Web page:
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A: GENERAL
ELSEVIER Applied Catalysis A: General 161 (1997) 59-78

Review

Design, synthesis, and use of cobalt-based


Fischer-Tropsch synthesis catalysts
Enrique Iglesia*
Department of Chemical Engineering, Universi~, ~ff"California. Berkeley. CA 94720, USA

Received 24 September 1996: accepted 13 May 1997

Abstract

Catalyst productivity and selectivity to C5+ hydrocarbons are critical design criteria in the choice of Fischer-Tropsch
synthesis (FTS) catalysts and reactors. Cobalt-based catalysts appear to provide the best compromise between performance
and cost for the synthesis of hydrocarbons from CO/H2 mixtures. Optimum catalysts with high cobalt concentration and site
density can be prepared by controlled reduction of nitrate precursors introduced via melt or aqueous impregnation methods.
FTS turnover rates are independent of Co dispersion and support identity over the accessible dispersion range (0.01-0.12) at
typical FFS conditions. At low reactant pressures or conversions, water increases FI'S reaction rates and the selectivity to
olefins and to C5+ hydrocarbons. These water effects depend on the identity of the support and lead to support effects on
turnover rates at low CO conversions. Turnover rates increase when small amounts of Ru (Ru/Co < 0.008 at.) are added to Co
catalysts. C5+ selectivity increases with increasing Co site density because diffusion-enhanced readsorption of (~-olefins
reverses, ,3-hydrogen abstraction steps and inhibits chain termination. Severe diffusional restrictions, however, can also
deplete CO within catalyst pellets and decrease chain growth probabilities. Therefore, optimum C5+ selectivities are obtained
on catalysts with moderate diffusional restrictions. Diffusional constraints depend on pellet size and porosity and on the
density and radial location of Co sites within catalyst pellets. Slurry bubble column reactors and the use of eggshell catalyst
pellets in packed-bed reactors introduce design flexibility by decoupling the characteristic diffusion distance in catalyst pellets
from pressure drop and other reactor constraints. ~ 1997 Elsevier Science B.V.

Keywords: Fischer-Tropsch synthesis; CO hydrogenation; Reaction-transport coupling; Cobalt catalysts; Synthesis gas
conversion; Cobalt-ruthenium alloys

I. Introduction chain length and functionality. Chain growth occurs


by addition of surface methylene species to adsorbed
The Fischer-Tropsch synthesis (FFS) is a surface- alkyl groups; these alkyl groups can undergo/3-hydro-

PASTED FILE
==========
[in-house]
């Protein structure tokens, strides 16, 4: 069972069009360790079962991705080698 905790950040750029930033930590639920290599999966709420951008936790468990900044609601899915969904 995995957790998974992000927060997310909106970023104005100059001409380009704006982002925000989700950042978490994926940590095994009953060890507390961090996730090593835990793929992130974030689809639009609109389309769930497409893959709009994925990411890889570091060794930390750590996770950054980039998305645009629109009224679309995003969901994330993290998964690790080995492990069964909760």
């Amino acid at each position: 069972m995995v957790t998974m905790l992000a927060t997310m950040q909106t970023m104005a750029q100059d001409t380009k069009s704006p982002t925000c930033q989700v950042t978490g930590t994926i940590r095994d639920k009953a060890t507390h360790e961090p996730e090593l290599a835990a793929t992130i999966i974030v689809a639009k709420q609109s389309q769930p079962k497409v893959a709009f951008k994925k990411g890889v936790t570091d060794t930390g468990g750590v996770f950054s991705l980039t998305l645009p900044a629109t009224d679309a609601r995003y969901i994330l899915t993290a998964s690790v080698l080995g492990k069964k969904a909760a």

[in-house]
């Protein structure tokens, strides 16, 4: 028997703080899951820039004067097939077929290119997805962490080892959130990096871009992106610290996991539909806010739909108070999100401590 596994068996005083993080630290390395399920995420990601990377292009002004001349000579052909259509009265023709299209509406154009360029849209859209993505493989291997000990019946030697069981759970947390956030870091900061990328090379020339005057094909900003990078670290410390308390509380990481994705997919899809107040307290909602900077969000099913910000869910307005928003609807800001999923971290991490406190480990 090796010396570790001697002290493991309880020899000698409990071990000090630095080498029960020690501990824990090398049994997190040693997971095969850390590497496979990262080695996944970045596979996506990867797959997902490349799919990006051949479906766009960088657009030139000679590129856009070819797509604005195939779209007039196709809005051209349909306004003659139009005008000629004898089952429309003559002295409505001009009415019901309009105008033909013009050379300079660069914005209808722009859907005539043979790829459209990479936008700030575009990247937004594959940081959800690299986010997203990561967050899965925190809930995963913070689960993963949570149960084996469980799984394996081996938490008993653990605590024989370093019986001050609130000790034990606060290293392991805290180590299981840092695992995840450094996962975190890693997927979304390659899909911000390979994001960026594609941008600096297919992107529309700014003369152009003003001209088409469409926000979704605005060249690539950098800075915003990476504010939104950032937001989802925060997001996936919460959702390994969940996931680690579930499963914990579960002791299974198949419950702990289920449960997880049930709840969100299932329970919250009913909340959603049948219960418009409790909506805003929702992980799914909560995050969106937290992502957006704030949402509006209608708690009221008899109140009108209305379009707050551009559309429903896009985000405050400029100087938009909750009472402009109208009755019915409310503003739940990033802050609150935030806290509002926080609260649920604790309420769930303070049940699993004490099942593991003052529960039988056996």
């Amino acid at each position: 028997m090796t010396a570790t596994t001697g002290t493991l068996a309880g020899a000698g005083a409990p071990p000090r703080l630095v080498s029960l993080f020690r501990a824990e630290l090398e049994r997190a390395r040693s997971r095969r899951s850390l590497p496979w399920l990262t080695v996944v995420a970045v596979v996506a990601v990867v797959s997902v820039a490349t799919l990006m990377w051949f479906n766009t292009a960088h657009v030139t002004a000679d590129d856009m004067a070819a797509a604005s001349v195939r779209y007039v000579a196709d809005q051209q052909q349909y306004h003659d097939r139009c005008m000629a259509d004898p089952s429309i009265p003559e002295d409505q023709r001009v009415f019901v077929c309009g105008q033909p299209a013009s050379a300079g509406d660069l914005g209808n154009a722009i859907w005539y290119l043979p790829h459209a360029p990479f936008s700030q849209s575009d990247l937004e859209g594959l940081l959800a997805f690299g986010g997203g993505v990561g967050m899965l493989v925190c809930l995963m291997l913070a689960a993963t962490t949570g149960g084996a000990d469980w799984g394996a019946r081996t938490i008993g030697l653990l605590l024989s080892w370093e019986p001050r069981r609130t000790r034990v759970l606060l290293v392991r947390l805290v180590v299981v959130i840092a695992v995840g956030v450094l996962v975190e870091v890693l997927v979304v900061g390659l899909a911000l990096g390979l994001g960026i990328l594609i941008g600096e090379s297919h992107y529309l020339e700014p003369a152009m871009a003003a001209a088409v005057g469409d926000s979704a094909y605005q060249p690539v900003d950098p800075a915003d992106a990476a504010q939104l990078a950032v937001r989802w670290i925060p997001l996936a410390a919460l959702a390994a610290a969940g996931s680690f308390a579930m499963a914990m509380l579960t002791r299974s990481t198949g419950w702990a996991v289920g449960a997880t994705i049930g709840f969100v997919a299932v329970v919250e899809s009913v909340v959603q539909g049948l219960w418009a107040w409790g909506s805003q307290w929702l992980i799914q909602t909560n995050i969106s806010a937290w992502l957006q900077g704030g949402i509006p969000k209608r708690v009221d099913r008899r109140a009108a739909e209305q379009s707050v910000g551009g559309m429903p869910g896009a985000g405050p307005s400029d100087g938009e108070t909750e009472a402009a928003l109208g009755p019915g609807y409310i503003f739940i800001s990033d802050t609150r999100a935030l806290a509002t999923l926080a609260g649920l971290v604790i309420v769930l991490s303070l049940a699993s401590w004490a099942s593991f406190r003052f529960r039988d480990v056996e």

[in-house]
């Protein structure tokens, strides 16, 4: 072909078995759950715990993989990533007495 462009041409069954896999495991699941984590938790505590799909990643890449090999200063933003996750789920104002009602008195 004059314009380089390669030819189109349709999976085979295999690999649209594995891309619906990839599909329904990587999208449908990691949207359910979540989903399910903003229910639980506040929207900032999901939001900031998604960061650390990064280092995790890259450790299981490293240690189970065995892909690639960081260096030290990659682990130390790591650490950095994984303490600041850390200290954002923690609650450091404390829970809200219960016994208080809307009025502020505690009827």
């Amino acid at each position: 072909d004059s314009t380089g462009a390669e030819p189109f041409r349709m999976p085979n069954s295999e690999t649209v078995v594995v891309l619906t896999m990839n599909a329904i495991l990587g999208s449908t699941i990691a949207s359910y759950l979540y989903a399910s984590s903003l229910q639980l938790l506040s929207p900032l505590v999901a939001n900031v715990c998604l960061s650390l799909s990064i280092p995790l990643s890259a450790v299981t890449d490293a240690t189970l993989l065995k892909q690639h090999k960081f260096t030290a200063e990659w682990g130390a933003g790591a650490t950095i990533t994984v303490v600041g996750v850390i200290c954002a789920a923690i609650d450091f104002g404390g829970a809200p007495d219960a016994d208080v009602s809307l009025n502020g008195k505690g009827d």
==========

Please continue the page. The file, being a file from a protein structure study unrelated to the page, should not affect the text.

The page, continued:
catalyzed polymerization process that uses CHx mono- gen abstraction to form linear ct-olefins or hydrogen
mers, formed by hydrogenation of adsorbed CO, in addition to form n-paraffins on Co catalysts [1,2]. f~-
order to produce hydrocarbons with a broad range of hydrogen abstraction is a reversible chain termination
step at typical Fischer-Tropsch synthesis conditions
*Corresponding author. Fax: (+1-510) 6424778; E-mail: and the readsorption of c~-olefins leads to the re-
iglesia(o)cchem.berkeley.edu initiation of alkyl surface chains and to the formation

0926-860X/97/$17.00 1997 Elsevier Science B.V. All rights reserved.


P l l S 0 9 2 6 - 8 6 0 X ( 9 7 ) 0 0 1 86-5
60 E. lglesia/Applied Catalysis A: General 161 (1997) 59-78

(Cn) paraffins

kp l kh
kp
(Cn'l*) ~'- "~ I (Cn*)I-" " (Cn+l*)

kc ks
(Cm,Cn.m) ~ ..... (Cn) olefins .... ~ (Cn)
paraffins , paraffins
,ko
I
T
(Cn+ 1 OH)
alcohols secondary
reactions
Scheme 1. Chain growth pathways and possible secondary reactions of olefins in the Fischer-Tropsch synthesis.

of larger hydrocarbons [3-8]. The proposed mechan- the logarithm of the molar hydrocarbon size distribu-
ism for chain growth in FFS and some potential tion is proportional to chain size. Reported chain
secondary reactions (olefin hydrogenation, hydroge- growth kinetics, however, often depend on chain size
nolysis, and hydroformylation) are shown in Scheme and lead to non-Flory carbon number distribution on
1. These reaction pathways are well established for Co Co, Ru, and Fe catalysts [3-6,9-11].
and Ru FTS catalysts. On these catalysts, light hydro- In this review, we describe the effects of the size of
carbons consist mostly of linear c~-olefins and heavier metal crystallites, the support identity, and the pre-
products are predominantly paraffinic, unless hydro- sence of an alloying element on the turnover rate and